What an Irish American mother thought when she introduced her little girl Irish dance. Who knew "that wig wearing and elaborate beauty routines are part of the Irish folk dance culture"
Sometimes it takes a fresh set of eyes to shed new light on accepted standards.
That’s what happened when Jessica C., an IrishCentral reader, and mother of a little girl new to Irish dance, got her first taste of the competitive field.
While her daughter loved the Irish dance class, Jessica was disturbed that she left her first day wondering whether she’d be able to continue dancing with her straight hair – so different from the curly wigs the dancers sport for competitions.
“My four-year-old had her first Irish dance class recently and the teacher (very nice) was telling the new students (four to six-year-olds) about Irish dance and dance costumes. She said, "Did you notice something else about Irish dancers? They all have curly hair." That went over fine in class but later my daughter (straight haired) asked me, "Why can't girls with straight hair dance Irish?", Jessica told IrishCentral.
“Her question shows that this standard of curly hair is an unusual and potentially hurtful beauty standard. Having a categorical beauty standard like curly versus straight hair sends kids the message that some physical features are good and others are bad.”
Jessica noted that their newness to the Irish dance world probably gives her “some distance from the nostalgia and investment that more experienced dance families might feel about the current culture.”
Still, she said that when she talked to a few other parents who are outside the dance world and some who are also new to it, “all were surprised/disappointed to discover that wig wearing and elaborate beauty routines are part of the Irish folk dance culture.”
“It seems so out of place,” she added.
Hoping to address the issue directly, Jessica wrote a letter to An Coimisiún Le Rincí Gaelacha (The Irish Dance Commission), voicing her concerns about the wigs and beauty standards that seem so central to the Irish dance world.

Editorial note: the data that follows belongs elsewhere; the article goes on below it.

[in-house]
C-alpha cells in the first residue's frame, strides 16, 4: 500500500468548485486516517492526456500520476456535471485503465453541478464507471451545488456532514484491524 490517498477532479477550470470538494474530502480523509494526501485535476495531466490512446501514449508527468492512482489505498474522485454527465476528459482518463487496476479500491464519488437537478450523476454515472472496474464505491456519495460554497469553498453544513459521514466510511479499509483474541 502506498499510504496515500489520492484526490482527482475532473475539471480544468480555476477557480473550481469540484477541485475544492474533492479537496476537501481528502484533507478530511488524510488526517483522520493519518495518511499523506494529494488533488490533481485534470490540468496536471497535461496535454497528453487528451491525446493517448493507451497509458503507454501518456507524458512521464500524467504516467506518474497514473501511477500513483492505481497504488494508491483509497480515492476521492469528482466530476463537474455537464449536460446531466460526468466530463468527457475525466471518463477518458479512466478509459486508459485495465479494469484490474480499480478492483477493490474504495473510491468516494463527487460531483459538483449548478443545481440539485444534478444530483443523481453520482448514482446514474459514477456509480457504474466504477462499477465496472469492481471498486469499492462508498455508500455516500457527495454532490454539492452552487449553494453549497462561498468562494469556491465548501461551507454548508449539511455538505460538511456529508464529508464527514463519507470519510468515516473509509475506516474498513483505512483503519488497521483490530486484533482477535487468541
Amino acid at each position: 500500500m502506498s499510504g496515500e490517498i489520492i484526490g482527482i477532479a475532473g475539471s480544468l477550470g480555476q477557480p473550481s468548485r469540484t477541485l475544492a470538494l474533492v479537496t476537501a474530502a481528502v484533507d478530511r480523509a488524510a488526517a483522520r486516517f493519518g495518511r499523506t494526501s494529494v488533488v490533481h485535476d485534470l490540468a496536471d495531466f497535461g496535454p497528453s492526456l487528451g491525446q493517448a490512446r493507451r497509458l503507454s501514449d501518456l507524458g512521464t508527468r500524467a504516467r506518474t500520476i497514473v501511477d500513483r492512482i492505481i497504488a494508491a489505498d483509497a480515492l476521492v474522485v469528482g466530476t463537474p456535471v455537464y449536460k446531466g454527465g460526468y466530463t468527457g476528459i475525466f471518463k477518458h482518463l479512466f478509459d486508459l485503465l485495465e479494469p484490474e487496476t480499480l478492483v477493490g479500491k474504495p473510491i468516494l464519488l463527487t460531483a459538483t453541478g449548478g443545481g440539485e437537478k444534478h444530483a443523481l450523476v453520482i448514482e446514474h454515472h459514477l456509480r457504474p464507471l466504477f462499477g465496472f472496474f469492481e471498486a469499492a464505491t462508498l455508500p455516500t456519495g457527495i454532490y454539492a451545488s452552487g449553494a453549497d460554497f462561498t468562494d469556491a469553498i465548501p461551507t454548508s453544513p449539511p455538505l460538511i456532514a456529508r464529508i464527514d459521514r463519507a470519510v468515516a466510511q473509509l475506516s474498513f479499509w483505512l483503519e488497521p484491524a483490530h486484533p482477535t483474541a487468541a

She received a reply from the CLRG that her letter will be included as correspondence at their next meeting.
Read the full letter below:
I am writing to urge you to ban wigs at Irish dancing competitions. The wigs are relics of the 1980s, a time when big hair was fashionable and people were less considerate about the beauty obsession that is being communicated to young girls. Now we know that encouraging young girls to compete with their beauty is not healthy for them. Moreover, the wigs are a physical burden for the girls. The Irish dance community should modernize. Parents are looking to you, as leaders, to decide what is best.
Firstly, the wigs are physically damaging to the girls' scalps and, for girls with for certain hair types, can cause long term damage. Girls who wear an uncomfortable wig in the context of a skilled dance competition are physically burdened.
Secondly, and perhaps more importantly, girls should be discouraged from beauty competition, not encouraged. Your institution is encouraging beauty pageantry and competition -- which conflicts with advice from pediatricians, developmental psychologists, psychiatrists, and educators. Banning wigs at Irish dance competition would offer the girls a more modern, healthy environment for skilled dance competition.
Many, many parents are hoping that you will ban the wigs so their girls don't feel so pressured to engage in extreme beauty pageantry and can *just dance*.
Banning wigs would be an important signal that the organization is moving away from a beauty pageant environment and back toward a folk culture environment.
Thank you for your consideration,
What do you think of the wigs and other beauty standards that have come to be a part of the Irish dance world? Share your thoughts in the comment section, below.
* Originally published in 2015.